Disappearance of the SS Poet

By Bob Josuweit
History Committee

Baseball….It’s red hot. The Phillies had just won the 1980 World Series. The explosive celebrations were noticed on the docks and by 34 crewmembers of the SS Poet. Nine of the crewmembers were from the Philadelphia area. The 36-year-old bulk carrier SS Poet was being loaded at Girard Point with a cargo of yellow corn. The ship departed at 1:20 am on October 24, 1980 for Port Said, Eqypt. Six hours later, one of the deck officers called his wife through the marine operator. That was the last time the ship was heard from. An air and surface search began on November 8. The search covered over 296,000 square miles, including the area known as the Bermuda Triangle. No trace of the vessel, crewmen, or debris was ever found. The disappearance of the SS Poet was the first time in nearly 20 years that a U.S.-flag vessel totally vanished without a single trace of the 11,241-ton ship or its crew. One of the crewmember’s mothers was Lottie Zukier Fredette, a member of Gloria Dei. Fredette drove her son Hans to the ship. At the worn docks she has a terrible premonition. She appealed to Hans to stay home. She cried and out of character, she cursed. Hans was uneasy with his mother’s unusual behavior. She had often visited the vessels and never acted like this. At 7 a.m. on Saturday, November 1, Fredette completed a night shift at Northeastern Hospital. She told investigators that something troubled her–just as on the day she took her child to the Poet. “I was very depressed. I laid down for two hours or so.” She told her husband “‘Something is bothering me.’ I kept crying. I had these crying spells.”

Following inquiries into the ship’s disappearance a service was held in January at the Seaman’s Church Institute in New York. “The most profound tribute that can be paid to the 34 men who perished aboard the SS Poet is for us to seek whatever measures can be found to increase the safety of American vessels,” said the Rev. William Haynsworth, Institute chaplain. “The shroud of the sea has passed over the ship and no one knows where it went down into the sea. There’s nothing. It’s an utter mystery.”

On the next day, a similar service was set for Gloria Dei Church. Rev. Robert Peoples, chaplain at the Philadelphia Seaman’s Institute, asked Fredette to give a prayer.

Rev. Peoples planned the service, quietly using part of the Episcopalian burial service without naming it. He wanted to avoid upsetting some Poet family members who did not accept that their sailors had perished. Fredette lead a short prayer: “Dear God, grant us the serenity to accept the things we cannot change and the courage to change the things we can, and give us the wisdom to know the difference.” The Poet’s crew list (which can be seen in the rear of the church) was read. Hans Zukier was the last name read. Then the bells tolled for the end of the watch. After the service, Lottie Fredette said “We really have no choice but to accept what has been given to us. We can’t change that. But there’s nobody that says we don’t have the courage to say this can’t happen again.”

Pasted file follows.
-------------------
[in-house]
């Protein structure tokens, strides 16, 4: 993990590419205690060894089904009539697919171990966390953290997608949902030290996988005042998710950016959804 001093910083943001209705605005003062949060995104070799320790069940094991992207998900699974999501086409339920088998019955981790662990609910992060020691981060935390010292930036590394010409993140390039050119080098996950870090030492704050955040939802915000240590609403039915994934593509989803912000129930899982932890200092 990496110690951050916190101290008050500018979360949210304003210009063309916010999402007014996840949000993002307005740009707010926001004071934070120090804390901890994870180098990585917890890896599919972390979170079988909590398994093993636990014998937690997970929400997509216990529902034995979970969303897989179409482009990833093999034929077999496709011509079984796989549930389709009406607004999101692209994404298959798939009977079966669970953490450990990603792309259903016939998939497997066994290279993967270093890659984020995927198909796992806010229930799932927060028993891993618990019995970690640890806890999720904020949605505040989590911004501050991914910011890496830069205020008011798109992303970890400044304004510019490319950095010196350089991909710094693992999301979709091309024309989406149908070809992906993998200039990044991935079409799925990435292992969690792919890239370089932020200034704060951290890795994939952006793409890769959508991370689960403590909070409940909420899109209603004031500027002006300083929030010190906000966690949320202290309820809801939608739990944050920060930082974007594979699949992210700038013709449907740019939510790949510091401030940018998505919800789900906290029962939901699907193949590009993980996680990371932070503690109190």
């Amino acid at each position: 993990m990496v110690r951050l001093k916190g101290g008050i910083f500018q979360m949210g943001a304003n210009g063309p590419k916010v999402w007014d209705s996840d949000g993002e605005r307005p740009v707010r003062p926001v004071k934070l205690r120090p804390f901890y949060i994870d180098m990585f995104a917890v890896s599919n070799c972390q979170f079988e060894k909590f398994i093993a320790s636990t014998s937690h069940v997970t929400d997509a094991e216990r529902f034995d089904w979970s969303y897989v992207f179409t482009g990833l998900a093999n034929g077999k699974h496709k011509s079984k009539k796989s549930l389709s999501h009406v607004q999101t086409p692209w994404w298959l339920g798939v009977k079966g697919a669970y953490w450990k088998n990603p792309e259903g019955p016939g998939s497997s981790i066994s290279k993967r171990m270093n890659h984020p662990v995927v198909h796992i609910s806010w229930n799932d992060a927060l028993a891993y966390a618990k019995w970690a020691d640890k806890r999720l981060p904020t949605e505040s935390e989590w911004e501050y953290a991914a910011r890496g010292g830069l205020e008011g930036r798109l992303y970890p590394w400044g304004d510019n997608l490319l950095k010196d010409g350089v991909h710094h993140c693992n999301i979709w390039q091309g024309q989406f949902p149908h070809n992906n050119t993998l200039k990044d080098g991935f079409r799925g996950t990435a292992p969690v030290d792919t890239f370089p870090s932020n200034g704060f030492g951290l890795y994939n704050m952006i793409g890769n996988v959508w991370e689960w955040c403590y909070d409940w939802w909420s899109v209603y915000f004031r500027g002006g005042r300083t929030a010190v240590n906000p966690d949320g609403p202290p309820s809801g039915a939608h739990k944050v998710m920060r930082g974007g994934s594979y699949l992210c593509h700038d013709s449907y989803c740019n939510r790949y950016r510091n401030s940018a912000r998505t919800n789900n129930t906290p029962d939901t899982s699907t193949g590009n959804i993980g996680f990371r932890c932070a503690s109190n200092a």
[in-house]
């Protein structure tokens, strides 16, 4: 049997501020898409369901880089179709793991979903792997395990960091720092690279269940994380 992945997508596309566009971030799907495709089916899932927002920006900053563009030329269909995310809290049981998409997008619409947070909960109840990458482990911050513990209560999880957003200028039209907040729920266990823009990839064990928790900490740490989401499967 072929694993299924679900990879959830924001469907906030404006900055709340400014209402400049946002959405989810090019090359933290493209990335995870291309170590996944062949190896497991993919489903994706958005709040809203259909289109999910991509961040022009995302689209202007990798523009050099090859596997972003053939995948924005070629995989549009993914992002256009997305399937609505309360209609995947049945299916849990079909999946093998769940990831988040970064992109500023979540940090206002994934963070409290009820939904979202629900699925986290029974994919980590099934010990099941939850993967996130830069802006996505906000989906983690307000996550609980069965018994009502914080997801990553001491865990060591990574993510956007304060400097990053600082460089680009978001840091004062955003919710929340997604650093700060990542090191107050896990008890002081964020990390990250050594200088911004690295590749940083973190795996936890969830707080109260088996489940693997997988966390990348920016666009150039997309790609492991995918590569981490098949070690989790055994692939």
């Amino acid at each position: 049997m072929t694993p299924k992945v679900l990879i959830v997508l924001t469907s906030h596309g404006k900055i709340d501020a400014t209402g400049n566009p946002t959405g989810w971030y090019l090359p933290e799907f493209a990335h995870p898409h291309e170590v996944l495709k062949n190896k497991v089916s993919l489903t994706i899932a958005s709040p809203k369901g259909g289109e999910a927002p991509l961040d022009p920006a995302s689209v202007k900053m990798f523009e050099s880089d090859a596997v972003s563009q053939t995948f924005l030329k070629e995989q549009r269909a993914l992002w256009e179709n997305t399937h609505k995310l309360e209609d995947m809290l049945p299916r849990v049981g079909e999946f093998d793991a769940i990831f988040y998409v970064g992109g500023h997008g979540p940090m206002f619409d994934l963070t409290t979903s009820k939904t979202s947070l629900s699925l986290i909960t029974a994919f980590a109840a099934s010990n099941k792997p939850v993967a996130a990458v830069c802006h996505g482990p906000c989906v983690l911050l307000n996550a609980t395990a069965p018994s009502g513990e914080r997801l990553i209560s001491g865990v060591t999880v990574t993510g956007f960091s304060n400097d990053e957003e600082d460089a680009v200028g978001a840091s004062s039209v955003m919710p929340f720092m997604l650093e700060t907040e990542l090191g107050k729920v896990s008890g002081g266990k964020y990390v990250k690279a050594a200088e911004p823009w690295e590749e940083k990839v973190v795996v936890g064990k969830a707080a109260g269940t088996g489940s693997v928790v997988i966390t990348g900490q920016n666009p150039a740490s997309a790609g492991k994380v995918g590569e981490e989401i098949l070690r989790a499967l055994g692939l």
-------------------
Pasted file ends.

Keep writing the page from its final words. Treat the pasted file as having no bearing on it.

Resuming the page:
A Spot Sacred to Peace and Solitude

By Bob Josuweit
History Committee

Standing outside Old Swedes you will probably hear the sound of cars and trucks traveling on I-95 or Delaware Avenue. Step back in time and think of the church yard as a “spot sacred to peace and solitude, whither the charms of nature might invite the steps of the votary of the muses, and where the birds might sing over his grave.”

Wilson was born in Scotland on July 6, 1766. He started out as a weaver, but his interests turned to poetry and walking in the countryside. Wilson used his poetry to comment on what he saw as the unfair treatment of the weavers by their employers. The subjects of several of his poems were judged to be inflammatory and libelous, and he got in trouble with the law more than once.

Plate 1 - Alexander Wilson’s American Ornithology
Plate 1 – Alexander Wilson’s American Ornithology

In May, 1794 he left for America and settled near Philadelphia, where he taught school. He met William Bartram, who got him interested in birds. By 1804, Wilson began working on a nine-volume book, American Ornithology, which included 268 illustrations, including 26 new species.

He devoted time to observing and painting birds on a journey from Philadelphia to Niagara Falls and back again. He walked the nearly 1300 miles in 59 days. On the last day he walked 47 miles!

By 1813 his work began to take it’s toll. On August 12, Wilson saw a bird that he wanted. He followed it, swam the river with his clothes on and caught the bird. A severe cold followed. Ten days later the father of Ornithology died.

Wilson had sometime expressed the wish “to be buried in some rural spot, sacred to peace and solitude.” He was buried in the church yard of Gloria Dei. The inscription on his tomb reads: This monument covers the remains of Alexander Wilson Author of AMERICAN ORNITHOLOGY.

He was born in Renfrewshire, Scotland on the 6th of July, 1766, Emigrated to United States in year 1794 and died in Philadelphia of the dysentery on the 23rd August, 1813, Aged 47.